CCH Auxiliary Members Learn About Scams and Fraud Prevention

Krystine Therriault - Seaway News
CCH Auxiliary Members Learn About Scams and Fraud Prevention
Caption: L to R: Officer Mark Villeneuve (RCMP), Lorna Grant (President, CCH Auxiliary), and Cst. Patrick Hygen (CPS) (Photo : Krystine Therriault/Seaway News)

The Cornwall Community Hospital Auxiliary met at the RCAFA Wing 424 on April 3, 2023. In addition to their regular meeting, RCMP Officer Mark Villeneuve and CPS Constable Patrick Hygen gave a presentation on how seniors can protect themselves from scams and fraud attempts.

The presentation covered many common scams such as the Grandparents Scam and Romance Scams. Villeneuve and Hygen went over warning signs to look out for and recommended that if something doesn’t sound right during a phone call, just hang up. The same goes for knocks on the door. For example, if a person claims to be from a service company but you did not call for service, do not let them in.

During the question period, several auxiliary members shared their own personal experiences with these kinds of scams. They shared that even though it can be embarrassing to talk about, when victims tell family and friends about their experience it can help prevent others from becoming victims too.

One gentleman shared that he recently bought a brand-new smart TV. Somehow, the TV was hacked and when he was setting up his streaming services a phone number popped up on the screen. The person offered to set up one of his subscriptions, so he gave his credit card number. He then got a notification from the bank that his card had been compromised and charged for thousands of dollars.

Another member, a woman, shared that she was targeted when she was going through a lot of stress due to her husband being ill and came very close to falling for the Grandparents Scam. She received a phone call from someone pretending to be her grandson, saying he had driven someone else’s car and gotten into an accident where someone was hurt.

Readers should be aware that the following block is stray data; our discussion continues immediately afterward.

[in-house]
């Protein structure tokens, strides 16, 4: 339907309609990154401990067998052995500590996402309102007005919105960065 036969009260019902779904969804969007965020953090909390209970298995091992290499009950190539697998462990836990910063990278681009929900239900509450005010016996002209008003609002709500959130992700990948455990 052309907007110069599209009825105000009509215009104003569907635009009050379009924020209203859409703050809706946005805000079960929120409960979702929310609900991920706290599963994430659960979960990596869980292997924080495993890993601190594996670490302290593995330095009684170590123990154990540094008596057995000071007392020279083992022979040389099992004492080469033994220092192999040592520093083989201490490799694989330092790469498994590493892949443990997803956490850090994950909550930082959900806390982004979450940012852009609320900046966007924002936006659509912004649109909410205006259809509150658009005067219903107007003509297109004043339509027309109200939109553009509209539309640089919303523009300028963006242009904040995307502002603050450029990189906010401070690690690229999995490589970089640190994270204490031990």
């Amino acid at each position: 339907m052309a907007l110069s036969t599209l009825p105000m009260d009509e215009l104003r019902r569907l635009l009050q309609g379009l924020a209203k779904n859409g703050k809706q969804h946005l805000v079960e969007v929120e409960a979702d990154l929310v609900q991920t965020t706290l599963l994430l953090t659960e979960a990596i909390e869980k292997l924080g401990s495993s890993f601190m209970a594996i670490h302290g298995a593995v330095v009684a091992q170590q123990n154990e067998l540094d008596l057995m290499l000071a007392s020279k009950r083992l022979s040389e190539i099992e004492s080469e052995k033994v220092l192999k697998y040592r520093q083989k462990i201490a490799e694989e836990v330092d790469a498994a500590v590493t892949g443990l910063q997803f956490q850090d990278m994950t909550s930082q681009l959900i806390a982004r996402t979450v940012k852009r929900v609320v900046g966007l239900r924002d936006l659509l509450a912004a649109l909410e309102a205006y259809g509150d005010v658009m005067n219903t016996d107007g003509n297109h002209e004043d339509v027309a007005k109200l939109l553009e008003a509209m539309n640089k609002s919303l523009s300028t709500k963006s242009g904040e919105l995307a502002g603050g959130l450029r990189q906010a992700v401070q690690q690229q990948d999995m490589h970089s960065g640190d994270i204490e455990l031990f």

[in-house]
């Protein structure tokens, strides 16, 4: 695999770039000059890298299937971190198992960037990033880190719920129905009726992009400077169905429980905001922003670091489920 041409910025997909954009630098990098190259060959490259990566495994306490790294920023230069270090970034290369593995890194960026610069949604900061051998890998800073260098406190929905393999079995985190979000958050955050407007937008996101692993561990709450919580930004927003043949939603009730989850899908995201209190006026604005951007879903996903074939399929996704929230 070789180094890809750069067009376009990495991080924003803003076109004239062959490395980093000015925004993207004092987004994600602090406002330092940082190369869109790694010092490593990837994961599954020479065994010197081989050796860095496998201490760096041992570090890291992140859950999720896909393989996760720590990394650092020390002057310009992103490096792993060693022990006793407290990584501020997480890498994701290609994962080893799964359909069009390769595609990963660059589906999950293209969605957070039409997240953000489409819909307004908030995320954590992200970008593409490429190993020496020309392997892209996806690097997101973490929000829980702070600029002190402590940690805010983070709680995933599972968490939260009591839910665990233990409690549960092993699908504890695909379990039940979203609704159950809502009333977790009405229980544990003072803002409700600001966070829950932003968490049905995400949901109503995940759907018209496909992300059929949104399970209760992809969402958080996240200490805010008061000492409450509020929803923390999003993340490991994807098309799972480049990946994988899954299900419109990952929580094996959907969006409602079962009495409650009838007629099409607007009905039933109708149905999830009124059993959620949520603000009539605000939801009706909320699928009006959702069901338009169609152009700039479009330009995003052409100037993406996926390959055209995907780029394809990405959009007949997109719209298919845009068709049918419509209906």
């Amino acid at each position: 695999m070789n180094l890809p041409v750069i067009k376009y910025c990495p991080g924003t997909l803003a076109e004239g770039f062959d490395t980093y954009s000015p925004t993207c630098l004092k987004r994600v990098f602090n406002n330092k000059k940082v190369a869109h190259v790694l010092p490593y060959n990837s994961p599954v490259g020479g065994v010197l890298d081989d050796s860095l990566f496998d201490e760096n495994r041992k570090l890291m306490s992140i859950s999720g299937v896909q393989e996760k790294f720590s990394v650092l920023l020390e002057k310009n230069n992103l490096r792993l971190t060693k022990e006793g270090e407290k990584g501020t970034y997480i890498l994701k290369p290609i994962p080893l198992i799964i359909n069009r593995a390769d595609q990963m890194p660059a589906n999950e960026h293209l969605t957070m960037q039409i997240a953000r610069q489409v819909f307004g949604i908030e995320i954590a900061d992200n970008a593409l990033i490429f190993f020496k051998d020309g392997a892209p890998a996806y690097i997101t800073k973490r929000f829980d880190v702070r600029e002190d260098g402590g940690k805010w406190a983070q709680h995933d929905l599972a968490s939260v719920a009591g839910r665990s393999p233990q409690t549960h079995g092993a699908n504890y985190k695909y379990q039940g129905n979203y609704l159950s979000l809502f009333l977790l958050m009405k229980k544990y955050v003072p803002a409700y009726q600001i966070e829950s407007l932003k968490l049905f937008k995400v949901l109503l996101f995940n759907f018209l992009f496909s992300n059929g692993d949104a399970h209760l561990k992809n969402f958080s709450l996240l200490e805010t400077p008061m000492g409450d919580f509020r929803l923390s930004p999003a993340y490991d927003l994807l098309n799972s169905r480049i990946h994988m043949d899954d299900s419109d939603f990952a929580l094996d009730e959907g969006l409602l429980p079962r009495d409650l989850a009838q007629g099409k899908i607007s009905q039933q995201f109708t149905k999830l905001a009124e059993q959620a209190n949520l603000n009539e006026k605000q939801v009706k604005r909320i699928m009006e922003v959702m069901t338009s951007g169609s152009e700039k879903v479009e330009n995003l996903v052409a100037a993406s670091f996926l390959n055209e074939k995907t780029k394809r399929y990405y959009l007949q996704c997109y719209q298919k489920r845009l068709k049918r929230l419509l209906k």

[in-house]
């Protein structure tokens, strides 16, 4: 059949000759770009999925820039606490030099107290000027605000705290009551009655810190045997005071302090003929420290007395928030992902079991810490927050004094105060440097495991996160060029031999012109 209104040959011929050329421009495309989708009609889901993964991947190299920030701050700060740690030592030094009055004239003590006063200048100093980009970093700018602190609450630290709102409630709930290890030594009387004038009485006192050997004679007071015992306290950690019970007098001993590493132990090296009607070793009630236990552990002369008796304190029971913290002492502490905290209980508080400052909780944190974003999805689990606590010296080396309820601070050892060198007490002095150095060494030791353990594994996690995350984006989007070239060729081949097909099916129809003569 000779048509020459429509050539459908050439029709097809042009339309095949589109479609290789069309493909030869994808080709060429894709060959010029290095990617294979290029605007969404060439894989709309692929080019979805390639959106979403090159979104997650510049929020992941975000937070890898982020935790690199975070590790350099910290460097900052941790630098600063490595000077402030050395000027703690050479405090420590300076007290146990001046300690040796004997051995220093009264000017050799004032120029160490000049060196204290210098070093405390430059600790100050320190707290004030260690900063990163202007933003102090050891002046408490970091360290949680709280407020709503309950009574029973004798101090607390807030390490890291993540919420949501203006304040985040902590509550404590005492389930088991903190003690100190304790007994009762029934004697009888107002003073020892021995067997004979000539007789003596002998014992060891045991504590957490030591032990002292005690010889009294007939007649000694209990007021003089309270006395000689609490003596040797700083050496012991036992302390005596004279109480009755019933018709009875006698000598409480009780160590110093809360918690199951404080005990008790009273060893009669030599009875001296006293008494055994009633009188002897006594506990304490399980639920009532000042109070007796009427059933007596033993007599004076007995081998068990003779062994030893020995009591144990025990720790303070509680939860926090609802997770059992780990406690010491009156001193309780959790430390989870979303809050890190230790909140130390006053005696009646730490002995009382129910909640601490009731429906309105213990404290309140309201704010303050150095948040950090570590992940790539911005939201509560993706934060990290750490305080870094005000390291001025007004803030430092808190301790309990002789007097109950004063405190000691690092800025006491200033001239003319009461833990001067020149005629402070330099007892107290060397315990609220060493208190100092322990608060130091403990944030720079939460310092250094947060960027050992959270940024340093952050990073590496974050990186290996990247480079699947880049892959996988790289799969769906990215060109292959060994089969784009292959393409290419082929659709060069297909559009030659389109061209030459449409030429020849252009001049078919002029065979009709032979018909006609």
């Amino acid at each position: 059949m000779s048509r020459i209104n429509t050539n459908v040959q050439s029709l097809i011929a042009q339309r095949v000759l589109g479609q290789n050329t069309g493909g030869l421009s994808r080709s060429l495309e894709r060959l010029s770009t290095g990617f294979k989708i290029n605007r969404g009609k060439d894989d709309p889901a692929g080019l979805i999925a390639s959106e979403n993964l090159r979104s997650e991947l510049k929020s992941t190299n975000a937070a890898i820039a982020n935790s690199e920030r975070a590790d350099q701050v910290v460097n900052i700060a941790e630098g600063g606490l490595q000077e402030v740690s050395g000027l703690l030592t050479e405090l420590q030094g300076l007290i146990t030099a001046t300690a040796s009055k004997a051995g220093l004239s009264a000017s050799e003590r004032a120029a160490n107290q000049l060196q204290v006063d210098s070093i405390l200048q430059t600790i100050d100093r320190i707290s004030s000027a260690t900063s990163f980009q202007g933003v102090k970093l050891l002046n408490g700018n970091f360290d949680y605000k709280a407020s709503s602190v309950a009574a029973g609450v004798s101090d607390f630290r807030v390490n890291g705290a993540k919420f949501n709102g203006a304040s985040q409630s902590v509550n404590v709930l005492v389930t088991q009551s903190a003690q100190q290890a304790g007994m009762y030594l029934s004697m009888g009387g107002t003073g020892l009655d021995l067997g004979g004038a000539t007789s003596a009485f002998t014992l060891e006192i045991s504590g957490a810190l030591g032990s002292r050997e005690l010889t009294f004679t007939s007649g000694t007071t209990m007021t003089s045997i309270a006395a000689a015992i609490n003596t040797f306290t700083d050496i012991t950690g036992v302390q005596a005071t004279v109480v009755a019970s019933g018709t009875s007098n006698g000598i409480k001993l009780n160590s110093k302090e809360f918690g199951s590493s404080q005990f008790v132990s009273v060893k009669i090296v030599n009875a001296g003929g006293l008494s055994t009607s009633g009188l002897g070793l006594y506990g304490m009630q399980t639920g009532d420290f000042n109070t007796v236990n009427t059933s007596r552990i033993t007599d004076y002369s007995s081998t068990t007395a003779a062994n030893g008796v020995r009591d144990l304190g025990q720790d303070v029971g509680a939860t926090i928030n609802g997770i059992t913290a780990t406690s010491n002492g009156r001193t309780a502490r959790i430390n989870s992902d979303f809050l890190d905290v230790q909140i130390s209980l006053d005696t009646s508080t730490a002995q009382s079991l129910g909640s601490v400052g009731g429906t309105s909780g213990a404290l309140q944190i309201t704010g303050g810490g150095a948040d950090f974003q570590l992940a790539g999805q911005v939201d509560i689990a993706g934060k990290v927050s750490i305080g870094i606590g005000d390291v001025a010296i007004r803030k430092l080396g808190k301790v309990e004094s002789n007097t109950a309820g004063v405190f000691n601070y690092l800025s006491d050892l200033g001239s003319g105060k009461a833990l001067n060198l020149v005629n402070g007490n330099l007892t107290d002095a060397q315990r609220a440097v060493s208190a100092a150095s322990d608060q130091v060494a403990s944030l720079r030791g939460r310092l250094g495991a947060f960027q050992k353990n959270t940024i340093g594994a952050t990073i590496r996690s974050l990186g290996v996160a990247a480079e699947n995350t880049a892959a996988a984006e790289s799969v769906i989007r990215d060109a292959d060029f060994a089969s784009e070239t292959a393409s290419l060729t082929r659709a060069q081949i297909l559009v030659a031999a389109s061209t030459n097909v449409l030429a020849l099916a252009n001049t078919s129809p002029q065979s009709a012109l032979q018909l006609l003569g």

Her first mistake was asking, “Is that you, (insert name here)?” Unintentionally giving away her grandson’s name.

His ‘lawyer’ said they needed bail money in cash, and she had to agree to a gag order. She went to the bank and had to lie to the teller to get them to let her exceed her daily withdrawal limit. It wasn’t until she was on her way home that she started to see all of the red flags. When she got home, she told her company what happened. Even though she avoided the scam she was worried for days that the scammer would come after her for not getting them the money.

“I was afraid to answer the phone, I was afraid to answer the door. I was a nervous wreck,” she said.

One tip given by law enforcement that might not be common knowledge is that if you get a suspicious call, hang up and wait a few minutes before phoning the police. Even better, call from a different phone. It is possible for scammers to hijack your phone line. If you hang up and immediately call the police from the same number, the person could still be listening in or intercept the call you are trying to make.

“I do all of the presentations like this for Cornwall,” Cst. Hygen told Seaway News, “This is the first time that [Mark Villeneuve and I] present together but we often work together for other things as well.”

Cst. Hygen explained that there are always a large number of fraud cases in the Cornwall area. Staying informed and questioning things you hear on the phone, internet, or when someone comes to your door can stop you from becoming a victim.

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